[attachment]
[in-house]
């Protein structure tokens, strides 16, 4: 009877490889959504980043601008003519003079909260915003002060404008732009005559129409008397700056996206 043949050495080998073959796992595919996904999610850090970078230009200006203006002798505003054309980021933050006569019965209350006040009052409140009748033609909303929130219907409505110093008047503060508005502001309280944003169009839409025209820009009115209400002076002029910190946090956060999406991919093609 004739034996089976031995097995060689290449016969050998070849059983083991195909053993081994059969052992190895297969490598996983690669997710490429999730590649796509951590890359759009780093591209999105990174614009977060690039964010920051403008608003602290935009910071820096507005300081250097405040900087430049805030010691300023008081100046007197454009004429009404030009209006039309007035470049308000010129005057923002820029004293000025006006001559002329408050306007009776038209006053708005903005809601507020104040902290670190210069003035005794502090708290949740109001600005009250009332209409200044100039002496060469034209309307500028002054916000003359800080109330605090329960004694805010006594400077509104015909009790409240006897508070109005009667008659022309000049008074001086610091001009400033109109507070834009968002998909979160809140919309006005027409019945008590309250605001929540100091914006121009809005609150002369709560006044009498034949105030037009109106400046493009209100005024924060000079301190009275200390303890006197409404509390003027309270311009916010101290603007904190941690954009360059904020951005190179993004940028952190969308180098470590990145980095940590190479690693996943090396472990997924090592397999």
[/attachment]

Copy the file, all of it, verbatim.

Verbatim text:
[in-house]
């Protein structure tokens, strides 16, 4: 009877490889959504980043601008003519003079909260915003002060404008732009005559129409008397700056996206 043949050495080998073959796992595919996904999610850090970078230009200006203006002798505003054309980021933050006569019965209350006040009052409140009748033609909303929130219907409505110093008047503060508005502001309280944003169009839409025209820009009115209400002076002029910190946090956060999406991919093609 004739034996089976031995097995060689290449016969050998070849059983083991195909053993081994059969052992190895297969490598996983690669997710490429999730590649796509951590890359759009780093591209999105990174614009977060690039964010920051403008608003602290935009910071820096507005300081250097405040900087430049805030010691300023008081100046007197454009004429009404030009209006039309007035470049308000010129005057923002820029004293000025006006001559002329408050306007009776038209006053708005903005809601507020104040902290670190210069003035005794502090708290949740109001600005009250009332209409200044100039002496060469034209309307500028002054916000003359800080109330605090329960004694805010006594400077509104015909009790409240006897508070109005009667008659022309000049008074001086610091001009400033109109507070834009968002998909979160809140919309006005027409019945008590309250605001929540100091914006121009809005609150002369709560006044009498034949105030037009109106400046493009209100005024924060000079301190009275200390303890006197409404509390003027309270311009916010101290603007904190941690954009360059904020951005190179993004940028952190969308180098470590990145980095940590190479690693996943090396472990997924090592397999």